Saturday: 10pm EST, 4am CET

Sunday: 1am EST, 7am CET and 6pm EST, midnight CET

More times to follow.

The full documentary should be streamed online in the next few weeks.

Check out the full show description here.

Thanks for watching!

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Filed under: General

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Posted: 1723 GMT

Israeli Prime Minister Ehud Olmert is expected to announce a unilateral ceasefire to end the current gaza offensive,  sources have told CNN.

Israel will retain the right to respond to Hamas rocket attacks, according to a senior Israeli offiicial.


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Filed under: Gaza •Hamas •Israel

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January 16, 2009
Posted: 003 GMT

Is the United States starting to show impatience at Israel's offensive in Gaza?

The picture of civilian agony and buildings blown to dust might not be what the U.S. President wants the world to see on his last day in office.

Israeli Foreign Minister Tzipi Livni flew out to Washington tonight for meetings with her counterpart Condoleezza Rice. The goal: to forge a ceasefire deal – inspired by a recent Egyptian proposal – that would satisfy both sides.

The Americans and the Egyptians have been working harder over the last few days to come up with an agreement to stop the fighting.

There are two working days left before the inauguration of U.S. President-Elect Barack Obama.

Are we close to a ceasefire?

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Filed under: Gaza •Hamas •Israel

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January 15, 2009
Posted: 1456 GMT

CNN has confirmed that the building that houses Reuters and other media organizations has been hit amidst ongoing fighting in the area.

Reuters reports that non of its employees were injured. Abu Dhabi Television says two of its workers were injured and taking to a local hospital for treatment.

Below is the protest statement from the Foreign Press Association:

The Foreign Press Association is alarmed to learn of the heavy firepower currently being employed by Israeli forces against the building in Gaza City that houses the Reuters news agency and other international media outlets. Initial reports are that these attacks have caused injury and damage. We also note that IDF bullets entered the windows of the offices of the Associated Press in a different part of the city today. We call on the military to halt this fire immediately. These are buildings housing journalists working for international news agencies and must not be targeted. The buildings are well known landmarks and we assume the IDF and intelligence people also know this.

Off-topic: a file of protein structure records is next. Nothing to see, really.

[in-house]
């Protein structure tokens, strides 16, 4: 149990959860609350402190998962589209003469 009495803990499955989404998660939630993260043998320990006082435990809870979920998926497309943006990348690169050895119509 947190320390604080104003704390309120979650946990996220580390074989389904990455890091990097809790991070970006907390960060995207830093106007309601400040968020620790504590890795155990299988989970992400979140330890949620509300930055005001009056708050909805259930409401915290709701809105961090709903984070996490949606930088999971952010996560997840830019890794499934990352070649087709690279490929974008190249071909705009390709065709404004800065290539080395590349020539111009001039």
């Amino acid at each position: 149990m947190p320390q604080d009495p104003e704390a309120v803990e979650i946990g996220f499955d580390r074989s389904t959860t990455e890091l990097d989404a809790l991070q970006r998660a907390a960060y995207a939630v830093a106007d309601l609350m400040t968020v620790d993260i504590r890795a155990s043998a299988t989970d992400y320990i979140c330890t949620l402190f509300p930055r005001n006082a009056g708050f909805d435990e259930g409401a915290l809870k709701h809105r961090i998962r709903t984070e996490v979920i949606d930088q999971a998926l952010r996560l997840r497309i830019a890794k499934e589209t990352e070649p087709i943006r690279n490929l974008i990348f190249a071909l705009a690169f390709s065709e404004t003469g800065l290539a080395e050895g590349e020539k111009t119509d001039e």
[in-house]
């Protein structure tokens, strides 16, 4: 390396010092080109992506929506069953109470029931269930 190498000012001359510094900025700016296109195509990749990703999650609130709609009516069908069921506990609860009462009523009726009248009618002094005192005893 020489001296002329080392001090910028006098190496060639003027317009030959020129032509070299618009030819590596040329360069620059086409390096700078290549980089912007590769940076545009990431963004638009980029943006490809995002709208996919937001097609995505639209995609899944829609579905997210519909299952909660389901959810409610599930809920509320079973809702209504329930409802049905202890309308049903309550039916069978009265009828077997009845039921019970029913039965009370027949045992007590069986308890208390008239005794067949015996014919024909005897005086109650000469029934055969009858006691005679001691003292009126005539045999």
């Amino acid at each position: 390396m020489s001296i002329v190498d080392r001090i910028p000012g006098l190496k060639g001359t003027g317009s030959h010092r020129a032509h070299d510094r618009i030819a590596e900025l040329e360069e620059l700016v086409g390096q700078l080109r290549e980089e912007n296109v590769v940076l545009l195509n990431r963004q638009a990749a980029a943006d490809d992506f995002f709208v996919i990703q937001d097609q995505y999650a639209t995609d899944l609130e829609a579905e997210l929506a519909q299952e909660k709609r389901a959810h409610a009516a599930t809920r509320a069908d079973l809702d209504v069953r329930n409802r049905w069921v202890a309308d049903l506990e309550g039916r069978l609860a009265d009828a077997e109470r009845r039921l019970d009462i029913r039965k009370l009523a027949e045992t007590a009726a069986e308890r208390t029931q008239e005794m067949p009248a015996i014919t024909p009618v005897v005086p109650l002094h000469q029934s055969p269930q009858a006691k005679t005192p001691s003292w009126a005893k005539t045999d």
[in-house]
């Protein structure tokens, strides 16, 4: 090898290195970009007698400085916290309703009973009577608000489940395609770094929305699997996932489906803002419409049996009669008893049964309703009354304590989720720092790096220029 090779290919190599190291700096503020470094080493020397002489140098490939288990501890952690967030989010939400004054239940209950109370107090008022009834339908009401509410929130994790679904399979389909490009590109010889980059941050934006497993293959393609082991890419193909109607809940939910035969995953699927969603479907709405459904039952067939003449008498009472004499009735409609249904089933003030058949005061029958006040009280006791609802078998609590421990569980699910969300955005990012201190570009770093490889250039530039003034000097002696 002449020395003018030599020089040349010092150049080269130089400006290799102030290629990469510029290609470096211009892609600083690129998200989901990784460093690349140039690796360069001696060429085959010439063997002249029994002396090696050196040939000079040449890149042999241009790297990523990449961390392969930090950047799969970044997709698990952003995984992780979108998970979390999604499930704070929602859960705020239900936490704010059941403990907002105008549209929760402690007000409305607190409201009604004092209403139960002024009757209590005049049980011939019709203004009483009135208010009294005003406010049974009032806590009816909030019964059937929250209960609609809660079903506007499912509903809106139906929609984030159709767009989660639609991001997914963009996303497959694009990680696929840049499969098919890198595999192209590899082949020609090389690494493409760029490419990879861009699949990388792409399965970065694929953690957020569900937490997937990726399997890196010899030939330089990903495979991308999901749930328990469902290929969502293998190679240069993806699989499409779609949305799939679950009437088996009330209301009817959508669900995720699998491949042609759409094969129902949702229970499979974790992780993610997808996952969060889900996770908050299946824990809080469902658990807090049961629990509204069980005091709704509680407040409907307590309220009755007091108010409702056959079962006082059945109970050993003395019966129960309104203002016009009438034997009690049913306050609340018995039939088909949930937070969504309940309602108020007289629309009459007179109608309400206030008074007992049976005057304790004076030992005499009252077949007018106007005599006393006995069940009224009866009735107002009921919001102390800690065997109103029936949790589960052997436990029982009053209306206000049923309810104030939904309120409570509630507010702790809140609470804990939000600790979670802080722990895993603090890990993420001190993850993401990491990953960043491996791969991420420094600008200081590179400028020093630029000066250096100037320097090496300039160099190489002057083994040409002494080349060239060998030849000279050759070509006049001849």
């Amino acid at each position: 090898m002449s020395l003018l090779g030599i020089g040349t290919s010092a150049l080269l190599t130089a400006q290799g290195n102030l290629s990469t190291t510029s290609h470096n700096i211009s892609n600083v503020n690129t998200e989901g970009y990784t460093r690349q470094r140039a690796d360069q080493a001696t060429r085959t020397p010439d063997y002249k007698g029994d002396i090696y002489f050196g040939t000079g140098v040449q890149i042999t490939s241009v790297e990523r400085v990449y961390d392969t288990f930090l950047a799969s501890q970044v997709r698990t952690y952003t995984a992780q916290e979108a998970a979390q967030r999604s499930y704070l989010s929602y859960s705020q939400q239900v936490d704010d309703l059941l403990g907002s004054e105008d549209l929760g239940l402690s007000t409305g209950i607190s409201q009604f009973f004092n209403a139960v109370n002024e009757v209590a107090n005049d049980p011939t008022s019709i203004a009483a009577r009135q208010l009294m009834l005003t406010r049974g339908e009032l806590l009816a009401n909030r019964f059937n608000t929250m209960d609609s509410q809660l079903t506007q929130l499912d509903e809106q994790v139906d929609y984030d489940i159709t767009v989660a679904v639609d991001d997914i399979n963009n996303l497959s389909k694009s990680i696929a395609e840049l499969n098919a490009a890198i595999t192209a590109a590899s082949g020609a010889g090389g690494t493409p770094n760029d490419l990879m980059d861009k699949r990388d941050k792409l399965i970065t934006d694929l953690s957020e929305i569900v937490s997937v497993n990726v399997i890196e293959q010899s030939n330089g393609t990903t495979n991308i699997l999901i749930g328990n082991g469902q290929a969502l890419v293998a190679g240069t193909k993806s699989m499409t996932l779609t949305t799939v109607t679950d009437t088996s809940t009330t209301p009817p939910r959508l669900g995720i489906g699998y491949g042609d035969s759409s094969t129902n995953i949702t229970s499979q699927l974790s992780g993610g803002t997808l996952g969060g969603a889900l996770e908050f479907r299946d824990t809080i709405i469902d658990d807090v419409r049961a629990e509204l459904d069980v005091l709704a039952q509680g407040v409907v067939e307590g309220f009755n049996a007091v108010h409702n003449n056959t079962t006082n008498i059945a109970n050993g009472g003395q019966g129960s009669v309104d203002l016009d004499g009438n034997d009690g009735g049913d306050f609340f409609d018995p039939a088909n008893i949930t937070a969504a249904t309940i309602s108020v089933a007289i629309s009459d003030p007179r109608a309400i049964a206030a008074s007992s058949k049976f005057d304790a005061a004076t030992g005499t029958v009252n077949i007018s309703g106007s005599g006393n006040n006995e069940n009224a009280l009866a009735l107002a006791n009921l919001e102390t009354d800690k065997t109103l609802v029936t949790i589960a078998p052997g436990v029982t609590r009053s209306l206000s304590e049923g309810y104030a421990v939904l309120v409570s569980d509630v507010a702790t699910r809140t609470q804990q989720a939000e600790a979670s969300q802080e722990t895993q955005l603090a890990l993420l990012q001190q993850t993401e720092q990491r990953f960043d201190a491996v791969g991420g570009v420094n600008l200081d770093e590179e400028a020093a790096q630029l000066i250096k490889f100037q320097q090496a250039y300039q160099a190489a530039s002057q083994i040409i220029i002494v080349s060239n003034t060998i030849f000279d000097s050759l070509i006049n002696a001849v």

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Filed under: Gaza •Israel

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Posted: 1303 GMT


A central storehouse for relief supplies is ablaze right now in Gaza city.

The fire left black smoke hanging over Gaza City, and there was no way to control the fire, said John Ging, the head of operations in Gaza for the U.N. Relief and Works Agency.

"It's a very big fire, and we're not able to get it under control at the moment," he said. With gun battles going on around the facility, "the emergency services are not able to get to us."

The compound was hit by shrapnel and tank fire during clashes Thursday morning, Ging said. Three workers were hurt, and the compound's warehouse and workshop were burning out of control within an hour and a half, he said.

"What we've had all night and into this morning is a relentless bombardment of this area by artillery fire, which is coming from kilometers away, and by tank fire," he said. He said staffers identified the source of the fires as white phosphorous shells, whose use is restricted under international law.

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Filed under: Gaza •Israel •United Nations

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January 13, 2009
Posted: 2357 GMT


It's hard to believe anyone was talking of a ceasefire in the pipeline a few days ago. Today, Israeli tanks rolled deep into Gaza City.

Overnight, Israeli officials say 60 targets were struck.

A few hours after the U.N. Secretary General Ban Ki-moon pleaded for both sides to "just stop now," the Israeli military operation is in full swing.

Meantime, Hamas officials say they will not back down, and several rockets have been fired into Southern Israel.

In total, 971 Palestinians – a third children – have been killed in the offensive. Thirteen Israelis have died during the same time period, ten of them soldiers.

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Filed under: Gaza •Israel